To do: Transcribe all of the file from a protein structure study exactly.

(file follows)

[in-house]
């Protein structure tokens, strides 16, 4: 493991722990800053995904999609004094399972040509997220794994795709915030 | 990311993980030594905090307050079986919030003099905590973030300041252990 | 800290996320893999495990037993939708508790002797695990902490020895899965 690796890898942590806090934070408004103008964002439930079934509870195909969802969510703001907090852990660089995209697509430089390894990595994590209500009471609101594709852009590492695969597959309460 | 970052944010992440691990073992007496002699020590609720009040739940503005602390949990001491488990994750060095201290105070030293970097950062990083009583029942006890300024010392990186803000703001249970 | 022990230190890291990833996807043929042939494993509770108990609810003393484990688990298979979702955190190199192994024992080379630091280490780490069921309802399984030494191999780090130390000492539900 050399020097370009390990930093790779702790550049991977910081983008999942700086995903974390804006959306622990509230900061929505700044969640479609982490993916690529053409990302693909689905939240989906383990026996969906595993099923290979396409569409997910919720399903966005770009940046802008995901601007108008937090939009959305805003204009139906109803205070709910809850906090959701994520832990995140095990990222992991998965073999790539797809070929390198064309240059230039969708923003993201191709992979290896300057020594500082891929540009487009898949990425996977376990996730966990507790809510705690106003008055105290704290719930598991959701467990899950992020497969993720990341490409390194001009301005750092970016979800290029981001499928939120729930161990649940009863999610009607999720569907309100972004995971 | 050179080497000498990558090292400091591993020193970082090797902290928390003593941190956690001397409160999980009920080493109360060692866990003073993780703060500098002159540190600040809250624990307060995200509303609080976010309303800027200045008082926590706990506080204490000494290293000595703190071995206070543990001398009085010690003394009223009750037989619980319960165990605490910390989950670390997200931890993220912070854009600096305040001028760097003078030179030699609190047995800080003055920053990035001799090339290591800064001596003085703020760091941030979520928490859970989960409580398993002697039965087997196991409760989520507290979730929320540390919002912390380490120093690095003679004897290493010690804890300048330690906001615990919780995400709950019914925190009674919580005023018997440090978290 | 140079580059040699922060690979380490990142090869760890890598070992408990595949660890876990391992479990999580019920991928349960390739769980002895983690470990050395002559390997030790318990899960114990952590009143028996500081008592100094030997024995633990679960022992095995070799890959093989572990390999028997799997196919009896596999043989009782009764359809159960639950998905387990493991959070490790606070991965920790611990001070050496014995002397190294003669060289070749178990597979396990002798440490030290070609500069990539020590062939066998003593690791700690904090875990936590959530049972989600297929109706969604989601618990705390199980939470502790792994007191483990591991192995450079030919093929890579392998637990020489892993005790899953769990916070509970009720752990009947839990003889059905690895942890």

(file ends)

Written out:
[in-house]
């Protein structure tokens, strides 16, 4: 493991722990800053995904999609004094399972040509997220794994795709915030 | 990311993980030594905090307050079986919030003099905590973030300041252990 | 800290996320893999495990037993939708508790002797695990902490020895899965 690796890898942590806090934070408004103008964002439930079934509870195909969802969510703001907090852990660089995209697509430089390894990595994590209500009471609101594709852009590492695969597959309460 | 970052944010992440691990073992007496002699020590609720009040739940503005602390949990001491488990994750060095201290105070030293970097950062990083009583029942006890300024010392990186803000703001249970 | 022990230190890291990833996807043929042939494993509770108990609810003393484990688990298979979702955190190199192994024992080379630091280490780490069921309802399984030494191999780090130390000492539900 050399020097370009390990930093790779702790550049991977910081983008999942700086995903974390804006959306622990509230900061929505700044969640479609982490993916690529053409990302693909689905939240989906383990026996969906595993099923290979396409569409997910919720399903966005770009940046802008995901601007108008937090939009959305805003204009139906109803205070709910809850906090959701994520832990995140095990990222992991998965073999790539797809070929390198064309240059230039969708923003993201191709992979290896300057020594500082891929540009487009898949990425996977376990996730966990507790809510705690106003008055105290704290719930598991959701467990899950992020497969993720990341490409390194001009301005750092970016979800290029981001499928939120729930161990649940009863999610009607999720569907309100972004995971 | 050179080497000498990558090292400091591993020193970082090797902290928390003593941190956690001397409160999980009920080493109360060692866990003073993780703060500098002159540190600040809250624990307060995200509303609080976010309303800027200045008082926590706990506080204490000494290293000595703190071995206070543990001398009085010690003394009223009750037989619980319960165990605490910390989950670390997200931890993220912070854009600096305040001028760097003078030179030699609190047995800080003055920053990035001799090339290591800064001596003085703020760091941030979520928490859970989960409580398993002697039965087997196991409760989520507290979730929320540390919002912390380490120093690095003679004897290493010690804890300048330690906001615990919780995400709950019914925190009674919580005023018997440090978290 | 140079580059040699922060690979380490990142090869760890890598070992408990595949660890876990391992479990999580019920991928349960390739769980002895983690470990050395002559390997030790318990899960114990952590009143028996500081008592100094030997024995633990679960022992095995070799890959093989572990390999028997799997196919009896596999043989009782009764359809159960639950998905387990493991959070490790606070991965920790611990001070050496014995002397190294003669060289070749178990597979396990002798440490030290070609500069990539020590062939066998003593690791700690904090875990936590959530049972989600297929109706969604989601618990705390199980939470502790792994007191483990591991192995450079030919093929890579392998637990020489892993005790899953769990916070509970009720752990009947839990003889059905690895942890």